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What makes the latest supposed Israeli airstrike in Syria different from the previous ones?

While not claiming credit, Israeli Prime Minister Naftali Bennett was blunt: “We are fighting off evil day and night”

Satellite image showing deployment of the S-400 anti-aircraft system at Russia's Latakia airbase (Photo courtesy ISI)

The Israeli Air Force reportedly fired missiles at Iranian-affiliated targets in the Syrian coastal city of Latakia on Tuesday, according to the Syrian military. 

The missiles hit containers in the port, according to Syrian authorities. In recent years, the Jewish state has conducted hundreds of airstrikes on various military and intelligence targets affiliated with the Iranian regime and its terrorist proxies such as Hezbollah in Syria. 

If Israel was indeed behind the Latakia airstrike, it was strikingly different from most previous Israel Air Force operations in Syria. In a word, the dramatic difference is Russia. 

The Russian military operates the Hmeimim Air Base outside Latakia and the area is considered strategically important for Moscow’s long-term interests in maintaining a military access to the Mediterranean Sea through its presence in Syria. Consequently, Russia has deployed sophisticated air defense systems in the area to protect its valuable military assets. 

Due to the complex ties between Moscow and Jerusalem, Israel usually refrains from striking Iranian-affiliated targets located close to Russian military bases in Syria. 

In fact, the Iranian regime has increasingly taken advantage of this complex Russian-Israeli understanding by deliberately moving some of its valuable military assets close to Russian military positions. Only a highly important target would prompt Israel to risk potential tension with Moscow by striking a target close to Russian military positions.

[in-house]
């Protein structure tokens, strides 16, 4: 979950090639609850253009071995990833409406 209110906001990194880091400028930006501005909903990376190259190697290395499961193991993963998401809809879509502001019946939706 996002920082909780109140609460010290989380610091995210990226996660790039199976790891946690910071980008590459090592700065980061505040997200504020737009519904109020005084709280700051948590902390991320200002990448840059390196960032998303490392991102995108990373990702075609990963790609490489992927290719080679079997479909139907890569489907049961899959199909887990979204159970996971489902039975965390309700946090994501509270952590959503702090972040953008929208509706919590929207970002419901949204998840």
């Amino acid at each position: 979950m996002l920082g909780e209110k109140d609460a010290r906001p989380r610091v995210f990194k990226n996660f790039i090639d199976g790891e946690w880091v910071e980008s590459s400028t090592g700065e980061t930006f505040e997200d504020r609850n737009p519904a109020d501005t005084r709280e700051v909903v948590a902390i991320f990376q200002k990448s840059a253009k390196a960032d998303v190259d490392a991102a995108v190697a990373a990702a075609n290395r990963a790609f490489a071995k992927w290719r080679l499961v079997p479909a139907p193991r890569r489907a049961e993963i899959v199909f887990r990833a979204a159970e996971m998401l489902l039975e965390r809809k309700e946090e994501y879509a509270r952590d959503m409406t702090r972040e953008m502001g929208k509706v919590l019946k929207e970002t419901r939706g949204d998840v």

Tony Badran, a Middle East expert and a research fellow at the Foundation for Defense of Democracies, stressed the importance of the Latakia port airstrike. 

“If confirmed that this was an Israeli strike on Latakia port, it would be somewhat significant news,” Badran tweeted.

While not directly claiming responsibility for the Latakia airstrike, Israeli Prime Minister Naftali Bennett vowed on Tuesday that Israel would defend itself and its crucial interests in the region. 

“We are fighting off the forces of evil in this region, day and night. We will not stop for one second. It happens almost every day. We will continue to act against destructive forces; we will persevere and will not tire,” Bennett said with a barely veiled reference to the Iranian regime and its military presence in Syria. 

Bennett delivered his blunt remarks at the eighth trilateral summit between Greece, Israel and Cyprus.

“At the same time, we are strengthening our ties with our friends, in every area,” said Bennett of Israel’s close diplomatic and commercial ties with Greece and Cyprus. The Israeli prime minister’s two dramatically different statements underline the striking contrast between the bright opportunities and the dark threats that the Jewish state simultaneously faces in a complex Middle East region. 

While Moscow has expressed understanding for Israel’s need to conduct airstrikes against Iranian targets in Syria, the Russians have also criticized some past Israeli military operations that were considered too close to Russian strategic interests in the region. Former Israeli Prime Minister Benjamin Netanyahu reportedly developed close personal ties with Russian President Vladimir Putin and the two men succeeded in maintaining relatively friendly diplomatic relations between Moscow and Jerusalem. 

In late October, Bennett met with Putin in the Russian resort Sochi where the two men reportedly discussed Russian-Israeli ties and the complex situation in Syria. In a rapidly emerging new Middle East with deep divisions between allies and enemies, Russia is neither and is somewhere in the gray zone. On one hand, Russia cooperates militarily with Iran to some extent. On the other hand, Moscow is increasingly frustrated with Tehran undermining Syria’s stability by building a threatening military presence along Israel’s northern borders. 

Russian Foreign Minister Sergei Lavrov is scheduled to visit the Jewish state on Sunday for talks with Bennett and Foreign Minister Yair Lapid. While the purpose of Lavrov’s visit to Jerusalem has officially not been disclosed, it is very likely that it is connected to the airstrike in Latakia. 

Read more: SYRIA

The All Israel News Staff is a team of journalists in Israel.

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